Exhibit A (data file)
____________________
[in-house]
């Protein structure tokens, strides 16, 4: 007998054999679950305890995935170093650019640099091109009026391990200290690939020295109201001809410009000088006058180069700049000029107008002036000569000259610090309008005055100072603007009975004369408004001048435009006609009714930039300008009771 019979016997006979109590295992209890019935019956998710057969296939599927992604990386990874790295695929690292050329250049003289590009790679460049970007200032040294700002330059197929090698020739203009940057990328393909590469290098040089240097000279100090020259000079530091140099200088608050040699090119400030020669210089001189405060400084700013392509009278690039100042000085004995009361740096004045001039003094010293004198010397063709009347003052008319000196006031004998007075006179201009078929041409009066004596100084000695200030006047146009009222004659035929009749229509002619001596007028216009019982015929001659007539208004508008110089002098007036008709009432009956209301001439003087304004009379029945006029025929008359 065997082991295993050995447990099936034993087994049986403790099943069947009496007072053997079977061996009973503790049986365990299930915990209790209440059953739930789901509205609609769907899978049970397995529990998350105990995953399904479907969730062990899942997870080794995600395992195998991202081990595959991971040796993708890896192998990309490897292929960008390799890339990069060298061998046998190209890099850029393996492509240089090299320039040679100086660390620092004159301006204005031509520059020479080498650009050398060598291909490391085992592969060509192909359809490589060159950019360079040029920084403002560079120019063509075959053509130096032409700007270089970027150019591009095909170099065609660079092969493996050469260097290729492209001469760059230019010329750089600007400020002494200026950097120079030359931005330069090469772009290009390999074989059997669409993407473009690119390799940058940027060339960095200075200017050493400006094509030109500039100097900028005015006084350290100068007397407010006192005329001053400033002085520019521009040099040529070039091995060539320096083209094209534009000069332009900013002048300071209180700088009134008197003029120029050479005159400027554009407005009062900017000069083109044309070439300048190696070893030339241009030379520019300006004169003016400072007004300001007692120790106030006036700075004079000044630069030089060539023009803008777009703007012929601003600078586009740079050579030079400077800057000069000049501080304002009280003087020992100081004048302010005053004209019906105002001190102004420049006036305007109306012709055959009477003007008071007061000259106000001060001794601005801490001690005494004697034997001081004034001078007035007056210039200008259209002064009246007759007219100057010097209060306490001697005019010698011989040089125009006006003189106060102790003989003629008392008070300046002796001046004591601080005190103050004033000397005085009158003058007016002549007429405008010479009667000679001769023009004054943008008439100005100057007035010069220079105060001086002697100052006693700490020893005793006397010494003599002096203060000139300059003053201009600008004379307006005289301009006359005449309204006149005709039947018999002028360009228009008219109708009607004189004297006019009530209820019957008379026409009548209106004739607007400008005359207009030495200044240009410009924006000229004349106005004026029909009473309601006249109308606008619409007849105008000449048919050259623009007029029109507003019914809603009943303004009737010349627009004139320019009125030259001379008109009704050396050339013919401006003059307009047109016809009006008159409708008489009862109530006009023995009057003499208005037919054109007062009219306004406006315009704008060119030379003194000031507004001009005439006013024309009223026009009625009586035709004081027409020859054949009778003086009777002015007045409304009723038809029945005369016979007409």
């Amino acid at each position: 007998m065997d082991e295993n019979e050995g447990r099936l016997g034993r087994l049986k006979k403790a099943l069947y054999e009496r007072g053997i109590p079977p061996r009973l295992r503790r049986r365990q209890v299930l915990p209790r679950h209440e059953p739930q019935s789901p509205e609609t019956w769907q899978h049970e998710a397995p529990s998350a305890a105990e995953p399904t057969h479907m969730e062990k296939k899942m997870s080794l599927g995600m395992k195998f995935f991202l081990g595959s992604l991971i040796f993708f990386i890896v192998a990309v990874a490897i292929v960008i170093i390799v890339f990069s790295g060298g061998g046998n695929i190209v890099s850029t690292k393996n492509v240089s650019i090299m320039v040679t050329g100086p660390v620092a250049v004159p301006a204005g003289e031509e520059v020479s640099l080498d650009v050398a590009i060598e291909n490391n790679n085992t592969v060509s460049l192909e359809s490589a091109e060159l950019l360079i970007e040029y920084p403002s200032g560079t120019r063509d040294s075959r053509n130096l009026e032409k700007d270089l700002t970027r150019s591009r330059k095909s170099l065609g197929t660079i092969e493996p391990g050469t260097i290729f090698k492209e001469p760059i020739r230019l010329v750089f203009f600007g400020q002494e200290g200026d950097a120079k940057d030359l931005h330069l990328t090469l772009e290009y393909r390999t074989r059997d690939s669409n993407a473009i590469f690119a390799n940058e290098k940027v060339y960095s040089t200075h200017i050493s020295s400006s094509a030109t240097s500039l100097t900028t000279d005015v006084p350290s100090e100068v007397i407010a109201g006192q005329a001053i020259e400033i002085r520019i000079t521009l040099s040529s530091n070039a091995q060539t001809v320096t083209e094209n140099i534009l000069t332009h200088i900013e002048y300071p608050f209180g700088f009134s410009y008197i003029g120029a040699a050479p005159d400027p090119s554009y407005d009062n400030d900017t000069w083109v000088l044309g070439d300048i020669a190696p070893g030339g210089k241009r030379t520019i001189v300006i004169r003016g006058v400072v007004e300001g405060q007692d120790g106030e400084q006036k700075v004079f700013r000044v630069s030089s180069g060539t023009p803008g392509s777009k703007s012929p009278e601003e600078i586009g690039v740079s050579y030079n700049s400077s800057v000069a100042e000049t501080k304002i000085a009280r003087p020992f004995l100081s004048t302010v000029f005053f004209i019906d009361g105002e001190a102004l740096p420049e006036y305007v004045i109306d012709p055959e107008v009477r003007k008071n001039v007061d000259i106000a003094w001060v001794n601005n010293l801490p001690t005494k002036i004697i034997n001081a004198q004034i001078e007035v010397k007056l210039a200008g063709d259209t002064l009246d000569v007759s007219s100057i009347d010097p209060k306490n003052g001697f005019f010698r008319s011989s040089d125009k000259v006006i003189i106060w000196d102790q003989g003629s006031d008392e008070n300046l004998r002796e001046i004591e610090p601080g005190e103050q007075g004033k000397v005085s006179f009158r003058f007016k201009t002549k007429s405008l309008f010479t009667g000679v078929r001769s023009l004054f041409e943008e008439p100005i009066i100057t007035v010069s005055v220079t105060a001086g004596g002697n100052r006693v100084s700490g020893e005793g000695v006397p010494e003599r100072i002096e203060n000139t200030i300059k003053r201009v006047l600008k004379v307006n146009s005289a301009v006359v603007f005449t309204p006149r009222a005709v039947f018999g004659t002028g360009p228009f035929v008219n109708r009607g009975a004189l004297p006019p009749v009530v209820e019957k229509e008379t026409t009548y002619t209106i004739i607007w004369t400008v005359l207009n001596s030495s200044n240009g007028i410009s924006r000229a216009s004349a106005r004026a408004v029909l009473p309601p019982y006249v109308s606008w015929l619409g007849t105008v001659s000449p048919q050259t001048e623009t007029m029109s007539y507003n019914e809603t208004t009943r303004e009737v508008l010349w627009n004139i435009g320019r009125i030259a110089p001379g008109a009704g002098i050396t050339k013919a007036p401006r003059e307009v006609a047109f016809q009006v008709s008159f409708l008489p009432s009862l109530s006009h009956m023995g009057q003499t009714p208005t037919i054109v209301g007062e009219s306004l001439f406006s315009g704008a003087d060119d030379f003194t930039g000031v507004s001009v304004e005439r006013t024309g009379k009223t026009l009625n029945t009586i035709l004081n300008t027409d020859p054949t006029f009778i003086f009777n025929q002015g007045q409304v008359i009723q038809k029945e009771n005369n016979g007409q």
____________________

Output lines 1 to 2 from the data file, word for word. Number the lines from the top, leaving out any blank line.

[in-house]
């Protein structure tokens, strides 16, 4: 007998054999679950305890995935170093650019640099091109009026391990200290690939020295109201001809410009000088006058180069700049000029107008002036000569000259610090309008005055100072603007009975004369408004001048435009006609009714930039300008009771 019979016997006979109590295992209890019935019956998710057969296939599927992604990386990874790295695929690292050329250049003289590009790679460049970007200032040294700002330059197929090698020739203009940057990328393909590469290098040089240097000279100090020259000079530091140099200088608050040699090119400030020669210089001189405060400084700013392509009278690039100042000085004995009361740096004045001039003094010293004198010397063709009347003052008319000196006031004998007075006179201009078929041409009066004596100084000695200030006047146009009222004659035929009749229509002619001596007028216009019982015929001659007539208004508008110089002098007036008709009432009956209301001439003087304004009379029945006029025929008359 065997082991295993050995447990099936034993087994049986403790099943069947009496007072053997079977061996009973503790049986365990299930915990209790209440059953739930789901509205609609769907899978049970397995529990998350105990995953399904479907969730062990899942997870080794995600395992195998991202081990595959991971040796993708890896192998990309490897292929960008390799890339990069060298061998046998190209890099850029393996492509240089090299320039040679100086660390620092004159301006204005031509520059020479080498650009050398060598291909490391085992592969060509192909359809490589060159950019360079040029920084403002560079120019063509075959053509130096032409700007270089970027150019591009095909170099065609660079092969493996050469260097290729492209001469760059230019010329750089600007400020002494200026950097120079030359931005330069090469772009290009390999074989059997669409993407473009690119390799940058940027060339960095200075200017050493400006094509030109500039100097900028005015006084350290100068007397407010006192005329001053400033002085520019521009040099040529070039091995060539320096083209094209534009000069332009900013002048300071209180700088009134008197003029120029050479005159400027554009407005009062900017000069083109044309070439300048190696070893030339241009030379520019300006004169003016400072007004300001007692120790106030006036700075004079000044630069030089060539023009803008777009703007012929601003600078586009740079050579030079400077800057000069000049501080304002009280003087020992100081004048302010005053004209019906105002001190102004420049006036305007109306012709055959009477003007008071007061000259106000001060001794601005801490001690005494004697034997001081004034001078007035007056210039200008259209002064009246007759007219100057010097209060306490001697005019010698011989040089125009006006003189106060102790003989003629008392008070300046002796001046004591601080005190103050004033000397005085009158003058007016002549007429405008010479009667000679001769023009004054943008008439100005100057007035010069220079105060001086002697100052006693700490020893005793006397010494003599002096203060000139300059003053201009600008004379307006005289301009006359005449309204006149005709039947018999002028360009228009008219109708009607004189004297006019009530209820019957008379026409009548209106004739607007400008005359207009030495200044240009410009924006000229004349106005004026029909009473309601006249109308606008619409007849105008000449048919050259623009007029029109507003019914809603009943303004009737010349627009004139320019009125030259001379008109009704050396050339013919401006003059307009047109016809009006008159409708008489009862109530006009023995009057003499208005037919054109007062009219306004406006315009704008060119030379003194000031507004001009005439006013024309009223026009009625009586035709004081027409020859054949009778003086009777002015007045409304009723038809029945005369016979007409």